We have waited a long time for today – a true Canon 1D C sequel. This is also the first time since the 2012 Canon have released a ‘cutting edge’ DSLR for filmmakers. There’s good news and bad news – of course it costs $6500, has no EVF or IBIS by nature and many will say the form factor is obsolete compared to the full frame 10bit mirrorless competition.
Canon’s Larry Thorpe has published an excellent technical white-paper with the camera, so let’s take an in-depth look at the video specs…
In the white paper, Canon mentions vloggers, professional photographers and advertisers as the main targets for the 1D X Mark III video mode.
Canon is clear there will be NO crop in 5.5K RAW or 4096 x 2160 on this camera. The Ultra HD 3840 x 2160 is oversampled from the 5.5K but cropped at the sides to achieve the 16:9 aspect ratio. 97% of the full frame sensor width is covered in this mode rather than 100%.
The RAW 5.5K resolution is 5472 x 2886 at up to 60fps. You will need CFast Express type B cards for recording this internally, which use fast NVMe memory on a Gen 3, 2 lane PCI Express interface. Unlike their even faster PC counterparts this memory isn’t cheap and you will need a lot of cards – the 5.5K RAW bitrate is a mammoth 1800Mbit in 24p and 2400Mbit in 60p! I struggle sometimes with 400Mbit ALL-I to be honest and prefer to shoot 150Mbit when I can. These data rates are as high as uncompressed Cinema DNG 4K on the Sigma Fp but on much more expensive cards.
You will get just 13 minutes of 12bit 5.5K RAW 60P on a 256GB CFast Express card. The cards currently cost in the region of $500.
The 5.5K RAW is of course a full pixel readout as are the DCI 4K and UHD 4K modes – so NO line-skipping, pixel binning, pixel mixing or assorted jiggery pokery. This is good news as I was beginning to assume Canon didn’t have the factory to make a fast sensor.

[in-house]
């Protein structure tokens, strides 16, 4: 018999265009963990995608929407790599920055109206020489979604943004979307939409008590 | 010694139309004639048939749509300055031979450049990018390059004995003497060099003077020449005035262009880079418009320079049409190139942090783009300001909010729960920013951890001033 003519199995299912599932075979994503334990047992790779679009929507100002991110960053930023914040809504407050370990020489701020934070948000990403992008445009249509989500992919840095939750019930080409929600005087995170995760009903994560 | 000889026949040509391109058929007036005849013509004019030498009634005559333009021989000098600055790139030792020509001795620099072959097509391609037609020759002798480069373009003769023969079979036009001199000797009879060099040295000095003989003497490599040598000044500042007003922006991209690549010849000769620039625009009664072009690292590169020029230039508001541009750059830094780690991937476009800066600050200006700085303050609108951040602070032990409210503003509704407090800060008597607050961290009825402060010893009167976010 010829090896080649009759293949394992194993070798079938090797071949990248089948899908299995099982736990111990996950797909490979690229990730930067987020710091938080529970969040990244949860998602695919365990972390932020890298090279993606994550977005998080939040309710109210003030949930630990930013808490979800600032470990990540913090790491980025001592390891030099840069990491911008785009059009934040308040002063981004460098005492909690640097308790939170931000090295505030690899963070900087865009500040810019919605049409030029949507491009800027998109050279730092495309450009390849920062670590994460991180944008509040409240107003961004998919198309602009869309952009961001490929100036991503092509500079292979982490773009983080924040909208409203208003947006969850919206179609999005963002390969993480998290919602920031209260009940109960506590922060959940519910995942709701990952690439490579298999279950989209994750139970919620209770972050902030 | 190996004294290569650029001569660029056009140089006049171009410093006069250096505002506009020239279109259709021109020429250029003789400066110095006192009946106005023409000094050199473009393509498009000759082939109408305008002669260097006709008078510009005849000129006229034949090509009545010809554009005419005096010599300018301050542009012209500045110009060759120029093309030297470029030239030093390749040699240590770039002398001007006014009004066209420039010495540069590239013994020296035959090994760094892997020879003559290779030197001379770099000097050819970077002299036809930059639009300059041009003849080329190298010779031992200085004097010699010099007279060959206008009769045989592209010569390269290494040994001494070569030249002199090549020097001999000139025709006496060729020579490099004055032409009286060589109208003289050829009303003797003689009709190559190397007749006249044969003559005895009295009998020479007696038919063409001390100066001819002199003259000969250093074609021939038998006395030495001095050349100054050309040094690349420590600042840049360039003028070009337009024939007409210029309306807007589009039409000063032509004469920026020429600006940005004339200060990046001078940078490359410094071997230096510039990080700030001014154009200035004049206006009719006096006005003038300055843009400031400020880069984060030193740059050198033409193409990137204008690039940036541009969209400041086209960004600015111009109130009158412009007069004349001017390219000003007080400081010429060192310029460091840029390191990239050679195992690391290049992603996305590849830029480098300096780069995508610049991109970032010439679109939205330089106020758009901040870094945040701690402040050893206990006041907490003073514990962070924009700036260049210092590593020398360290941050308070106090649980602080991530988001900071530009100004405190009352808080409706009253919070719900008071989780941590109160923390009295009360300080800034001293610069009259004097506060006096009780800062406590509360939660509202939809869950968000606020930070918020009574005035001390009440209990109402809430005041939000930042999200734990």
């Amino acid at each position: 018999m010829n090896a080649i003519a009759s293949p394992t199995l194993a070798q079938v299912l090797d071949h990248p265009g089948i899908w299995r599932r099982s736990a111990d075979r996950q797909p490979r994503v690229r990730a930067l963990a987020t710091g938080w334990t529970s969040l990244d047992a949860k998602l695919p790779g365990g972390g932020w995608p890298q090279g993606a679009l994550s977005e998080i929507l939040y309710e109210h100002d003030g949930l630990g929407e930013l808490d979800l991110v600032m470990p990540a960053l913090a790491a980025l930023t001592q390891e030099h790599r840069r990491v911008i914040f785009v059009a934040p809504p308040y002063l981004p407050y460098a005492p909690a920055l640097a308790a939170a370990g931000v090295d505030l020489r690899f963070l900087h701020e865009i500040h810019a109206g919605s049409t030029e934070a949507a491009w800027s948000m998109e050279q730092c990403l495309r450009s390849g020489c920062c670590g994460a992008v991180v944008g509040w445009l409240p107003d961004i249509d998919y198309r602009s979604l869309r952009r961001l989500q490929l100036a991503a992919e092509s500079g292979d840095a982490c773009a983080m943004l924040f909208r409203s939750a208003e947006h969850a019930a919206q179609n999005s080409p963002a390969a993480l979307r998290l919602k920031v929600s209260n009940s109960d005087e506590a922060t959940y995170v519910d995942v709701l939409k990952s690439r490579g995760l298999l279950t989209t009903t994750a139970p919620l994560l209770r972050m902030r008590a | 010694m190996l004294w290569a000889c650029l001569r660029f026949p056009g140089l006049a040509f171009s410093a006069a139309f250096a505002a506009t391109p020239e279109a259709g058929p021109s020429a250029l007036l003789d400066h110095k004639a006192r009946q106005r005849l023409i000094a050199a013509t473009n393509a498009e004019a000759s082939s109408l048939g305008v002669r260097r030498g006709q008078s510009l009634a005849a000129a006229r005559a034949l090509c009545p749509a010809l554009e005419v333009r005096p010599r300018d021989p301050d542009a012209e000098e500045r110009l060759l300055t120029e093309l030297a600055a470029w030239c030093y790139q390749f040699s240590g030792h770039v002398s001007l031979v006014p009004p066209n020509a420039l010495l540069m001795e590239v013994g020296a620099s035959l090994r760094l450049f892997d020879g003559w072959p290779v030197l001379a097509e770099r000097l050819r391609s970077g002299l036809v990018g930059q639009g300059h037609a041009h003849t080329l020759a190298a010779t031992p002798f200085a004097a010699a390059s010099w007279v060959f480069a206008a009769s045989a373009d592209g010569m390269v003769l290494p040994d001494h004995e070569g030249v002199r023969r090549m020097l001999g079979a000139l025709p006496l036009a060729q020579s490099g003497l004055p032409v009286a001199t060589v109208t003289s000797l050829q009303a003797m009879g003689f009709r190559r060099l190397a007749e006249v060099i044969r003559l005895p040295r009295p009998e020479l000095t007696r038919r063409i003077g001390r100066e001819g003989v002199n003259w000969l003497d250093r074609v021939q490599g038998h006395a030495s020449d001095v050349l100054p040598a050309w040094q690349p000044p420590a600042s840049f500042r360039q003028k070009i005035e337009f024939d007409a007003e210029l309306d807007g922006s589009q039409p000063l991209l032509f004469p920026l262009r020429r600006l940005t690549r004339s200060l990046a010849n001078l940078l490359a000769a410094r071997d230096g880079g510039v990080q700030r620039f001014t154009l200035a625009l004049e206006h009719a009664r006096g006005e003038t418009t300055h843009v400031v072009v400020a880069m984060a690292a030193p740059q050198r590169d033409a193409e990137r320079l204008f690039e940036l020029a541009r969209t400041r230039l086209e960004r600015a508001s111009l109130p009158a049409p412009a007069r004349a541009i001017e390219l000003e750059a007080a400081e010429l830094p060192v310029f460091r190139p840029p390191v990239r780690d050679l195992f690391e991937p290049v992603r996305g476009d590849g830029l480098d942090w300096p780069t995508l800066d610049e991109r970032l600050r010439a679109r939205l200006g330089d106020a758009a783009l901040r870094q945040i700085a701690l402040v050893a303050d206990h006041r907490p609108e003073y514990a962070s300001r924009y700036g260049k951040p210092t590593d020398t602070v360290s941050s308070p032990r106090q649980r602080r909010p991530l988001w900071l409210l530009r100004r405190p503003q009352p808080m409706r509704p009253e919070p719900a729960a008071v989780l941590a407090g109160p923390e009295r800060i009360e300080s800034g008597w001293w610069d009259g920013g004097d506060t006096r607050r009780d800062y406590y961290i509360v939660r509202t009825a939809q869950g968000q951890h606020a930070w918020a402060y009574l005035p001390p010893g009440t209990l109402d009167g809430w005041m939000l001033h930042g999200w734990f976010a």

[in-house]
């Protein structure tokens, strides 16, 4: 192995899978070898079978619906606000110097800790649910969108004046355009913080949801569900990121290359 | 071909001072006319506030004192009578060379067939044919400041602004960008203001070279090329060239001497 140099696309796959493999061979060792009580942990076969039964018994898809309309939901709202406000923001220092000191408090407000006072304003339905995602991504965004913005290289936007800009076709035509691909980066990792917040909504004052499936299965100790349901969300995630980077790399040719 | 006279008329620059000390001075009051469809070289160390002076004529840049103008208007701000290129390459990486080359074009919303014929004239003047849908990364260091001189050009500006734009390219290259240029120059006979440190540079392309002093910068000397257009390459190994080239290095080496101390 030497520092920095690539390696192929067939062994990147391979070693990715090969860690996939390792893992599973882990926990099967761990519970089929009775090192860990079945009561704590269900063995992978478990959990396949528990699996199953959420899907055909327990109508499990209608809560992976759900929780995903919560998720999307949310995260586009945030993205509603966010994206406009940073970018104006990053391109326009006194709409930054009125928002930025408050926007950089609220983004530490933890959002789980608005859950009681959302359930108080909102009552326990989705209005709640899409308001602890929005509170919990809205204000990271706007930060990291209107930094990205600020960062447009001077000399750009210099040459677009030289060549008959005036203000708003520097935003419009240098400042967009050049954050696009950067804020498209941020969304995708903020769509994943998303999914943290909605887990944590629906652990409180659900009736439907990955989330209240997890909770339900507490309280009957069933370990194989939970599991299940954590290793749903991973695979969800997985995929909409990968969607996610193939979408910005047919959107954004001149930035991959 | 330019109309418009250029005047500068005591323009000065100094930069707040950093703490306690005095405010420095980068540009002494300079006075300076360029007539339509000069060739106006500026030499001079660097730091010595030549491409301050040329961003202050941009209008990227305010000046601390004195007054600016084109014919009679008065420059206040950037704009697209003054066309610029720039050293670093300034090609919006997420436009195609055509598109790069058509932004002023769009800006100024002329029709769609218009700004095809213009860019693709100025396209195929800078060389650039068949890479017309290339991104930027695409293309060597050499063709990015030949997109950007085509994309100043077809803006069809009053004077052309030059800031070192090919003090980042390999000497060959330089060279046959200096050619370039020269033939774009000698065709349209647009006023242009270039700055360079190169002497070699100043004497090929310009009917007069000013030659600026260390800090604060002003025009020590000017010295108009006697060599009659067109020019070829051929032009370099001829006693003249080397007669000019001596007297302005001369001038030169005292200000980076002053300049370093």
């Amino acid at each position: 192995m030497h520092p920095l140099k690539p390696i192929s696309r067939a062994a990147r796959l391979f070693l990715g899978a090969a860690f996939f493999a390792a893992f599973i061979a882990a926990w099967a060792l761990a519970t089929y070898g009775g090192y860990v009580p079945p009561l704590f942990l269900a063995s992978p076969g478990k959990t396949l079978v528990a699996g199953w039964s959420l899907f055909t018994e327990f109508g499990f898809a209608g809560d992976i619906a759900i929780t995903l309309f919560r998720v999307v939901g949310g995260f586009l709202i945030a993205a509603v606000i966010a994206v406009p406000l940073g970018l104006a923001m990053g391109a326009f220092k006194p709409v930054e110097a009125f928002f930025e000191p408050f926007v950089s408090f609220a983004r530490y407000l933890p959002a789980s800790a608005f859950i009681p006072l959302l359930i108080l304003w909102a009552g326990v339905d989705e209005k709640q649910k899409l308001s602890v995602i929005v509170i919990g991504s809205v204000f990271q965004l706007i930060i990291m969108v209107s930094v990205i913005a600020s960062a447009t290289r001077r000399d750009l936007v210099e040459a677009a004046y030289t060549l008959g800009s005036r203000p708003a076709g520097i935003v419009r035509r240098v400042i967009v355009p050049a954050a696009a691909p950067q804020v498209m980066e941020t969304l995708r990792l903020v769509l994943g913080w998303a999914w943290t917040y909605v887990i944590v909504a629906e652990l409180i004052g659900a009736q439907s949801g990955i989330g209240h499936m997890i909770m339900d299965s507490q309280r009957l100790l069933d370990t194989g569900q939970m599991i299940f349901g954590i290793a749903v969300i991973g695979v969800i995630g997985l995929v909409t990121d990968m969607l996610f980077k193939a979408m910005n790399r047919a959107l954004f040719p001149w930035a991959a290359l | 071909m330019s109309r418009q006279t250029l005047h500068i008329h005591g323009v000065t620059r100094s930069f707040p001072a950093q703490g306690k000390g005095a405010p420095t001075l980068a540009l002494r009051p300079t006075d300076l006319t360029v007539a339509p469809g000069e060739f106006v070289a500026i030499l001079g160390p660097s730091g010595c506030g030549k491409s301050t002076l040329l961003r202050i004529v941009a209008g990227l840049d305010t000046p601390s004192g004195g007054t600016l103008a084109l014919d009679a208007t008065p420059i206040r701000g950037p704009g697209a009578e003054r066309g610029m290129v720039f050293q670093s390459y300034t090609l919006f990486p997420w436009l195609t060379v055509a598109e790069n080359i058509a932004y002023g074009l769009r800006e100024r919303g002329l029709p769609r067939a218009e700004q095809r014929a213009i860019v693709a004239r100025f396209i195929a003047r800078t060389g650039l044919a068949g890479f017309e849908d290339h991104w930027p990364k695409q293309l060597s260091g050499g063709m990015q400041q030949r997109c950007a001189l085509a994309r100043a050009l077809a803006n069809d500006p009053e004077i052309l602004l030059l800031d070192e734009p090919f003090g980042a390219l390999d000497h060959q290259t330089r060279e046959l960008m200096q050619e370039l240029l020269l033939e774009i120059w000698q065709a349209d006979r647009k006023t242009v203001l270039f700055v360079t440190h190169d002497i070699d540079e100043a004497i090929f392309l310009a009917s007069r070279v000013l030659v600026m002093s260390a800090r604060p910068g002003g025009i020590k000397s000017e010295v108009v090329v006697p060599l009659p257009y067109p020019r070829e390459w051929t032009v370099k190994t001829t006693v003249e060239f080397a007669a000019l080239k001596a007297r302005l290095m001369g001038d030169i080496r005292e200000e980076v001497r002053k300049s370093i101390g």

Not only is it the first stills camera to do 5.5K 60p RAW, it’s the first to do full frame 10bit 4K 60p with no crop from a full pixel readout. The Leica SL2 and Panasonic S1R can almost do full frame 4K/60p with a small 1.1x crop – however, this comes from a pixel mix, which although superior to line-skipping and capable of very good resolution does introduce some occasional moire and aliasing.
The Panasonic S1H and Leica SL2 do an aliasing-free full pixel readout in 4K/60p when the sensor window is cropped to Super 35mm (1.5x crop). However the Leica SL2 disables LOG in 60p mode (due to it being 8bit) – reserving this for 10bit recording modes only.
Canon is also beating Sony to the punch. Their cameras can do a maximum of 30p in the oversampled 5.5K or 6K modes offered on various Sony mirrorless models.
Uniquely, the Canon 1D X Mark III marries full frame 5.5K RAW and 4K 10bit with Dual Pixel AF* – as well as recording both RAW and 4K 10bit at the same time to separate cards – so now you start to see why it is going to be a unique proposition to cash-rich vloggers. While I still prefer manual focus for creative reasons, there is no denying the convenience of reliable video autofocus, as a shot-getter on the move.
* UPDATE: From Canon – “Dual Pixel AF operates in all modes except for none crop 4K or RAW at 60p/50p recording”